Friday, April 01, 2016
Former Bar Council President S Ambiga says unprecedented move to call in lawyers over AGM motion has set a dangerous precedent.
KUALA LUMPUR: The three lawyers summoned by police over their motion to seek the Attorney-General’s resignation are determined not to stop talking even after being investigated under the Sedition Act.
Charles Hector, one of the trio, said the three of them were questioned for about one hour under Section 4 (1) (a) of the Sedition Act about what had transpired at the Malaysian Bar Annual General Meeting on March 19.
This came after a police report was lodged against them.
“We are still committed in upholding the cause of justice.
“Ultimately, our position is that as lawyers and members of the Malaysian Bar, we have the right to uphold justice in Malaysia. We have the right to seek change so that our country can become better.
“This is not just the obligations of lawyers, but the duty of each and everyone in Malaysia,” he told reporters in front of Bukit Aman police headquarters here today.
Charles, along with R. Shanmugam and Francis Pereira, submitted a motion calling for the resignation of Attorney-General Mohamed Apandi Ali, which were passed by the Malaysian Bar during its AGM.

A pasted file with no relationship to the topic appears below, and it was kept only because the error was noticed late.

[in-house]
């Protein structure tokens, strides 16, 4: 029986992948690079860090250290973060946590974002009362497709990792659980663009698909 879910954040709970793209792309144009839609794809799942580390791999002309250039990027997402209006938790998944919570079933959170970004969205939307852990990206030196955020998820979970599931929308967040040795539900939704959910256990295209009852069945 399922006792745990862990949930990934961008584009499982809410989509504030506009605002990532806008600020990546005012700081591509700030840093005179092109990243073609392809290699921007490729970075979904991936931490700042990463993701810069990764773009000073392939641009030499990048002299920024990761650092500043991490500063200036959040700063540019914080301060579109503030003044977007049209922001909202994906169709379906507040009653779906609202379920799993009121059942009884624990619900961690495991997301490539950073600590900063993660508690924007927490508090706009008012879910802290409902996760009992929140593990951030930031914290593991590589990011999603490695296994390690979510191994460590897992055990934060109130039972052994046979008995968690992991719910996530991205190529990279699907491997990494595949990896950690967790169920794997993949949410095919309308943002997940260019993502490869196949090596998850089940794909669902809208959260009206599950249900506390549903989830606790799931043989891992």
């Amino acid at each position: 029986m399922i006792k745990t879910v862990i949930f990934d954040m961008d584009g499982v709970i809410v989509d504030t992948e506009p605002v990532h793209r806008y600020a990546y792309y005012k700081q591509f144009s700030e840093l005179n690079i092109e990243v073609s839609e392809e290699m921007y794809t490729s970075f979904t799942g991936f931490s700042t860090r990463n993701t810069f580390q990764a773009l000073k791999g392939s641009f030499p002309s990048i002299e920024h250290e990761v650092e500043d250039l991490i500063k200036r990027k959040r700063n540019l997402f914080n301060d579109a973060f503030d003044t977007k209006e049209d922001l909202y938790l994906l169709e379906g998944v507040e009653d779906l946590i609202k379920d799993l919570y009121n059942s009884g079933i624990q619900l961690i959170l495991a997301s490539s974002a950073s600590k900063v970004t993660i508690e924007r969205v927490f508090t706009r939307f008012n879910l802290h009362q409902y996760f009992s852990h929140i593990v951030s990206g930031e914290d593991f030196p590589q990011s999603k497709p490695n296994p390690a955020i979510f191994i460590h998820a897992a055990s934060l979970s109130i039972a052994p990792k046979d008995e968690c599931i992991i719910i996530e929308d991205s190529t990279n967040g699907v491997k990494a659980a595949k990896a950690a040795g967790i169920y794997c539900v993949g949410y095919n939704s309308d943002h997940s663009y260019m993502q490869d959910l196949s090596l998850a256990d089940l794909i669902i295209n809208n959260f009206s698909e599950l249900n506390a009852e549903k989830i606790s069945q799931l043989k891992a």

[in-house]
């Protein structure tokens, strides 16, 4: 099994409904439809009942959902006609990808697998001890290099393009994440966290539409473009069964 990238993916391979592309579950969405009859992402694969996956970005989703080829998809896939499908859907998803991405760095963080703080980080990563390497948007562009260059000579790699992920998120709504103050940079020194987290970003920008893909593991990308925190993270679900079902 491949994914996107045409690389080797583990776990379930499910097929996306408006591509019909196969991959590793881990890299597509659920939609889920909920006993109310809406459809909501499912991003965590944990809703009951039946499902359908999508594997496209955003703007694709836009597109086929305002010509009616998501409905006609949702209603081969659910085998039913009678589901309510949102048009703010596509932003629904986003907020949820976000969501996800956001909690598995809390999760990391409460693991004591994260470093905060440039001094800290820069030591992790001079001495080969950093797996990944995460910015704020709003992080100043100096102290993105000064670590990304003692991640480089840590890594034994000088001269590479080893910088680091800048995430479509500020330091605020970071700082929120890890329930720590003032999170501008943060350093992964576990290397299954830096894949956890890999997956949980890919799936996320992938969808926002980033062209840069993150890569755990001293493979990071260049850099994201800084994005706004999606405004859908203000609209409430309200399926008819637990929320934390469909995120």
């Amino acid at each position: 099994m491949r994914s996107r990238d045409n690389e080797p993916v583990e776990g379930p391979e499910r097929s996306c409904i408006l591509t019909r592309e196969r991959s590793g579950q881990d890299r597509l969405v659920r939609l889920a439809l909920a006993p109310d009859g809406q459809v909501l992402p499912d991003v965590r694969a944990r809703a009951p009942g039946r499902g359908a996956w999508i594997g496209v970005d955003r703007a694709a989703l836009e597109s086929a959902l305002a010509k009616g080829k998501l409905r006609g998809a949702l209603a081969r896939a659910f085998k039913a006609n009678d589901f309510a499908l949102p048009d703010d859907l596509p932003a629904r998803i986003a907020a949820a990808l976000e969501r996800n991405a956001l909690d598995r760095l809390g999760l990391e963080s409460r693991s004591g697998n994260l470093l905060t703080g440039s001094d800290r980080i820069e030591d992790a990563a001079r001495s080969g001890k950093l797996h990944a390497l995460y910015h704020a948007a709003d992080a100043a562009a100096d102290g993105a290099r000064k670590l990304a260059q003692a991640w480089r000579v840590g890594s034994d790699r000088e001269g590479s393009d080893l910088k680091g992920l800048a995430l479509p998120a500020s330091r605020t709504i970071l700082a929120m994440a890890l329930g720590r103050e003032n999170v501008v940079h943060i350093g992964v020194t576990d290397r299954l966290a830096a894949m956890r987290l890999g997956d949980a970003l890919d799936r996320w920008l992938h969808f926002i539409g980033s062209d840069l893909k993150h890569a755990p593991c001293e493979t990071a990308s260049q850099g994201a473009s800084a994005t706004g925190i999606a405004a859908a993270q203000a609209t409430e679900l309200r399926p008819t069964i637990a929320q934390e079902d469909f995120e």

The three entered the police headquarters at 2.40 pm and came out at 3.50 pm.
Some 40 lawyers and activists were present to give support for the three legal practitioners.
They included Malaysian Bar President Steven Thiru, former President S Ambiga, Bersih Chairman Maria Chin Abdullah, DAP Puchong MP Gobind Singh Deo and DAP Segambut MP Lim Lip Eng.
Earlier today, Malaysian Bar Secretary Karen Cheah was questioned under the same act at the Malaysian Bar headquarters at 11 am.
She said the four of them were informed of the matter by Bukit Aman last week.
Meanwhile, Ambiga said the unprecedented move to call lawyers over the motion passed at the AGM was “a dangerous precedent” and showed that the government had something to hide.
“What is of great concern is there are no boundaries and they (government) don’t respect the rights of lawyers. They think they can barge into our territory and tell us what to do,” she said.
Meanwhile, Malaysian Bar Vice-President George Varughese said police should agree after the investigation that no offence was committed.
“To question our right to move a motion definitely wouldn’t be right.
“They are merely exercising their statutory right. They should not be questioned unless there is abuse, but I don’t see any abuse here.” FMT News, 31/3/2016
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